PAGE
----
Graph theory reveals dysconnected hubs in 22q11DS and altered nodal efficiency in patients with hallucinations
AUTHORS: Ottet MC, Schaer M, Debbane M, Cammoun L, Thiran JP, Eliez S
Frontiers in Human Neuroscience, 7: 402, September 2013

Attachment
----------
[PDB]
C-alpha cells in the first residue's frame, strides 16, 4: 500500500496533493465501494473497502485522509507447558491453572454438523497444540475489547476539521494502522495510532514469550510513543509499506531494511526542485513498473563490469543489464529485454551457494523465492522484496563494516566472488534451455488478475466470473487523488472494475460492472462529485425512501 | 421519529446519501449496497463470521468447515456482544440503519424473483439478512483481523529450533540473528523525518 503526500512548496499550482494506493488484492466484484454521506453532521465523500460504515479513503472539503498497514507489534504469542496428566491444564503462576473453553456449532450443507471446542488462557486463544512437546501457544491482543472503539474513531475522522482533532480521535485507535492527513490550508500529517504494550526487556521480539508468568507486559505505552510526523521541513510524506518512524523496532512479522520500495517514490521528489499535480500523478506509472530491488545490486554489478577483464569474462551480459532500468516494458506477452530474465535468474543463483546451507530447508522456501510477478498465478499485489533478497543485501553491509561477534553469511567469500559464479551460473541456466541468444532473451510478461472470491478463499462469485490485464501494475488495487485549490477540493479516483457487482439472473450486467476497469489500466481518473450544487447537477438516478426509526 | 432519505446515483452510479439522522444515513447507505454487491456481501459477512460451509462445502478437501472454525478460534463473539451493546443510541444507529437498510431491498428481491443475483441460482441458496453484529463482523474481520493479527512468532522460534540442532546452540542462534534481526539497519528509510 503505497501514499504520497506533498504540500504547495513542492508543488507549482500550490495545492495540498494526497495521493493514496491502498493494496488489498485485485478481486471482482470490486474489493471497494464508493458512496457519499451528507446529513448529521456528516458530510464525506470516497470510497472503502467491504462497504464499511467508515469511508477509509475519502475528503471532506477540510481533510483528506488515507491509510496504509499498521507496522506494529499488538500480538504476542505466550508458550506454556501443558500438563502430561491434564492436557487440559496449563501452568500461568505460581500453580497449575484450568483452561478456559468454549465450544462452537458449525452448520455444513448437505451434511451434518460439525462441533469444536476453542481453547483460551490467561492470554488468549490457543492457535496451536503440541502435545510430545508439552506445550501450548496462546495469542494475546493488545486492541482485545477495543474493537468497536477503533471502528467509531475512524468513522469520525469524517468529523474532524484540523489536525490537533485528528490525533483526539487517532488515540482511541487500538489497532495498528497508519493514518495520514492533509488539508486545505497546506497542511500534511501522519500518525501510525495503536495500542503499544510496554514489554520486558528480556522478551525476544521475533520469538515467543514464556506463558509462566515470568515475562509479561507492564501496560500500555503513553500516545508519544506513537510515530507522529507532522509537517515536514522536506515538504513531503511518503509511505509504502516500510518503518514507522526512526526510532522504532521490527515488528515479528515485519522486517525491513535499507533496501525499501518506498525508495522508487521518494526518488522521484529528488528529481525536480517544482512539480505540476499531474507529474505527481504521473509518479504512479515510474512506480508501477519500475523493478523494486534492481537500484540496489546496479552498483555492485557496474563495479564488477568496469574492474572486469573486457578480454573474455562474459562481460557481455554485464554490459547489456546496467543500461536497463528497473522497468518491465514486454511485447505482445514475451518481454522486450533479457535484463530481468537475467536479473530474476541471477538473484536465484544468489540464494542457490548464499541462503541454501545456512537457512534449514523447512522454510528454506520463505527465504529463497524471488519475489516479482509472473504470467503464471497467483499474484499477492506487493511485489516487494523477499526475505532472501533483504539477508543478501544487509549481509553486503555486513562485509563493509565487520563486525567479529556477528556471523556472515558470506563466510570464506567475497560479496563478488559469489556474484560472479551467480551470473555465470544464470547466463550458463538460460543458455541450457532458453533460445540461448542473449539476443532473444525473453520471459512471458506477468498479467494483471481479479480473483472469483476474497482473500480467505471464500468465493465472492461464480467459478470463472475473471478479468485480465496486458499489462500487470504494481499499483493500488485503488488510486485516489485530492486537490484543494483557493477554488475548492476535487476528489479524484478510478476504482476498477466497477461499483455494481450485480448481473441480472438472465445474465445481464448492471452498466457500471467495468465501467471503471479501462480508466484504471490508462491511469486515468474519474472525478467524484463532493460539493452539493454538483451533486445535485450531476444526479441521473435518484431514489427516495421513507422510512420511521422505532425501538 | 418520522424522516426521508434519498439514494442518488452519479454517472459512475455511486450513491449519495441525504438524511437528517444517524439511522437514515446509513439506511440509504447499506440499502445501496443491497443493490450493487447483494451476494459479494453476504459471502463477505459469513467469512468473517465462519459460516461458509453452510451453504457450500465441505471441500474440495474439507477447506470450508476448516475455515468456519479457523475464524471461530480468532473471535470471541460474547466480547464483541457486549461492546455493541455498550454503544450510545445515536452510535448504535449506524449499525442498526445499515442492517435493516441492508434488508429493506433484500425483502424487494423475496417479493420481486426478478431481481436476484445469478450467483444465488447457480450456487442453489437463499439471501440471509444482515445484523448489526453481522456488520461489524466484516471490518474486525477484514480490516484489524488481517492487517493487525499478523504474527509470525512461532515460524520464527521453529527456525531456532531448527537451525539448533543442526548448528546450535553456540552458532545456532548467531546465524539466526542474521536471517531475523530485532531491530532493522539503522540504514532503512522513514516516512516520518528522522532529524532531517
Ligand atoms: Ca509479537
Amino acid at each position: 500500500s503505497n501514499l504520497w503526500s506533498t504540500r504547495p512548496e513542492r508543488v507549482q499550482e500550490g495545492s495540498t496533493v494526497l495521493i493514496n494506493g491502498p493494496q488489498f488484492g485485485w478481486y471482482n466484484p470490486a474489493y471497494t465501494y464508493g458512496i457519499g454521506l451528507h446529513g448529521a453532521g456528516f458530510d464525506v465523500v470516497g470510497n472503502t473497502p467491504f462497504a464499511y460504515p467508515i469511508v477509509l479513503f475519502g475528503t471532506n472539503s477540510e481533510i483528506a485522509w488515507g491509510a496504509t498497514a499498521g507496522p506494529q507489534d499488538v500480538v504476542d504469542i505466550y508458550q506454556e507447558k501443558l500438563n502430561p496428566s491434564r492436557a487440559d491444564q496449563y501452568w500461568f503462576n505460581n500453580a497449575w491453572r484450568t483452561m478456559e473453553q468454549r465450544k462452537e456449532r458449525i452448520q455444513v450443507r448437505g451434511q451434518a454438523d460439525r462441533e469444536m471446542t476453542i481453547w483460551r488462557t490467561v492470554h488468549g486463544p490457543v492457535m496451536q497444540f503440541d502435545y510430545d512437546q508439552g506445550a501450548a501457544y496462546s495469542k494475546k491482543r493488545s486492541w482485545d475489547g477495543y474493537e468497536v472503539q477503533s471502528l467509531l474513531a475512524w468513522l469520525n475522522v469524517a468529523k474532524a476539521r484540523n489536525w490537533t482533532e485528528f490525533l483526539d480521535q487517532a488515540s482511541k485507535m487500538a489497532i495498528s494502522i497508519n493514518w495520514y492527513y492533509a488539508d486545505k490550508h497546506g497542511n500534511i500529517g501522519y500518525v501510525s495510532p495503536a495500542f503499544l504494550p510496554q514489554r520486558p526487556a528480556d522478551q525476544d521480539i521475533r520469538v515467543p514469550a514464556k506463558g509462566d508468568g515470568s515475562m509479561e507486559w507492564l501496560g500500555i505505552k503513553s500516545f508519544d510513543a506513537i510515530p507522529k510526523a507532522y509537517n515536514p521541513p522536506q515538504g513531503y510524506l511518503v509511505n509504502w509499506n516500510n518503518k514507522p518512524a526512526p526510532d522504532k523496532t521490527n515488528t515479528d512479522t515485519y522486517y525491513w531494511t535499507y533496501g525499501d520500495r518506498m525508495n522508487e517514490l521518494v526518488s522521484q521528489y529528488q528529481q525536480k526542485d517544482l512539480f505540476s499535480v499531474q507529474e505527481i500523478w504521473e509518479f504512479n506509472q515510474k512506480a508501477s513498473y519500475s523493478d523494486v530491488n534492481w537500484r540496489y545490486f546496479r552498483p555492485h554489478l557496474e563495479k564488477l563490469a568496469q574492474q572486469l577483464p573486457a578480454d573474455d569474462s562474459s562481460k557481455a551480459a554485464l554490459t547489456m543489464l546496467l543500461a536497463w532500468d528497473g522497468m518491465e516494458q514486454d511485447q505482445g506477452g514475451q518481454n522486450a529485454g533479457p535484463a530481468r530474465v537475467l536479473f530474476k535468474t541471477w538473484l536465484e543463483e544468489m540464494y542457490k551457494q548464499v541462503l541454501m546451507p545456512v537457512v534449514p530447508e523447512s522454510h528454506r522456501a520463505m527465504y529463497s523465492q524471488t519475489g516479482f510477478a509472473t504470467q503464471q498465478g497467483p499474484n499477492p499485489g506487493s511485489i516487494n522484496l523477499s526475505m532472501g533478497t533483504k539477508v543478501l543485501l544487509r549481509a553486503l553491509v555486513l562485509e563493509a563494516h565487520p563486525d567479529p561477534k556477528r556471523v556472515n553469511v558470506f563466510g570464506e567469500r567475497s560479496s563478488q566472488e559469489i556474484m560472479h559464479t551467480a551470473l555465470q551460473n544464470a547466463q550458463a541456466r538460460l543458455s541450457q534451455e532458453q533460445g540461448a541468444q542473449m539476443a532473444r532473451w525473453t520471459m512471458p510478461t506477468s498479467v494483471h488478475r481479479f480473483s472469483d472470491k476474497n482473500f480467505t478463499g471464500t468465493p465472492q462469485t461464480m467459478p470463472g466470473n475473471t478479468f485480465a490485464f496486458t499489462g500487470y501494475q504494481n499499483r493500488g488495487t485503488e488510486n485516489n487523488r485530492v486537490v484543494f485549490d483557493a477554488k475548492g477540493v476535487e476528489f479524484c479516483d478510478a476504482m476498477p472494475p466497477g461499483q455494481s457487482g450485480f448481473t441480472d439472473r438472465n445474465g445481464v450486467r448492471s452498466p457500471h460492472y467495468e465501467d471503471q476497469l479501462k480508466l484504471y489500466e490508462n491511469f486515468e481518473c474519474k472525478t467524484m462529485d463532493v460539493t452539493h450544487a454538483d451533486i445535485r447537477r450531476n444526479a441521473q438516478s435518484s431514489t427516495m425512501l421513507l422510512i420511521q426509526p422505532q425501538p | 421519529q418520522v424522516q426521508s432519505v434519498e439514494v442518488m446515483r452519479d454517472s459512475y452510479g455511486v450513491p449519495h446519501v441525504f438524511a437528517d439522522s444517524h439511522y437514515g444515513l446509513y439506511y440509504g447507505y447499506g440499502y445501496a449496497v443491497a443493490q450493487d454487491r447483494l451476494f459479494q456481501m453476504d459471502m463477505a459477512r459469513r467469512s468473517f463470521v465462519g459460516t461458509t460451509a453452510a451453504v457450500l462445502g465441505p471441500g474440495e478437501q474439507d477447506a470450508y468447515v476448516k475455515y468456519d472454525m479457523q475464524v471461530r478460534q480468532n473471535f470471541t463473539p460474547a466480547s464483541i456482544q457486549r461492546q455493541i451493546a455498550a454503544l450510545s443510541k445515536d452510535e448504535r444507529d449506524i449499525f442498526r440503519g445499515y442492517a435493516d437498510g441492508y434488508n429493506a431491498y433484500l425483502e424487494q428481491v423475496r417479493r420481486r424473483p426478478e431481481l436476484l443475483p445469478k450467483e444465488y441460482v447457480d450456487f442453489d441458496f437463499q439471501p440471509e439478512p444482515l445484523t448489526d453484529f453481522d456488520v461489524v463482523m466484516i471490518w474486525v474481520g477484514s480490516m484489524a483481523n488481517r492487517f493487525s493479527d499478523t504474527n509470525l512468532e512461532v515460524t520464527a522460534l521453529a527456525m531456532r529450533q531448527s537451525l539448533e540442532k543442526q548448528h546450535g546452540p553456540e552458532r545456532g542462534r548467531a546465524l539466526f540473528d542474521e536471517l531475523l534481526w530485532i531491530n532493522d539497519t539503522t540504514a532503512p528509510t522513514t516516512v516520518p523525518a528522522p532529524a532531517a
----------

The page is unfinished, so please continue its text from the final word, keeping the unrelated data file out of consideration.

Schizophrenia is postulated to be the prototypical dysconnection disorder, in which hallucinations are the core symptom. Due to high heterogeneity in methodology across studies and the clinical phenotype, it remains unclear whether the structural brain dysconnection is global or focal and if clinical symptoms result from this dysconnection. In the present work, we attempt to clarify this issue by studying a population considered as a homogeneous genetic sub-type of schizophrenia, namely the 22q11.2 deletion syndrome (22q11.2DS). Cerebral MRIs were acquired for 46 patients and 48 age and gender matched controls (aged 6-26, respectively mean age = 15.20 ± 4.53 and 15.28 ± 4.35 years old). Using the Connectome mapper pipeline (connectomics.org) that combines structural and diffusion MRI, we created a whole brain network for each individual. Graph theory was used to quantify the global and local properties of the brain network organization for each participant. A global degree loss of 6% was found in patients’ networks along with an increased Characteristic Path Length. After identifying and comparing hubs, a significant loss of degree in patients’ hubs was found in 58% of the hubs. Based on Allen’s brain network model for hallucinations, we explored the association between local efficiency and symptom severity. Negative correlations were found in the Broca’s area (p < 0.004), the Wernicke area (p < 0.023) and a positive correlation was found in the dorsolateral prefrontal cortex (DLPFC) (p < 0.014). In line with the dysconnection findings in schizophrenia, our results provide preliminary evidence for a targeted alteration in the brain network hubs’ organization in individuals with a genetic risk for schizophrenia. The study of specific disorganization in language, speech and thought regulation networks sharing similar network properties may help to understand their role in the hallucination mechanism.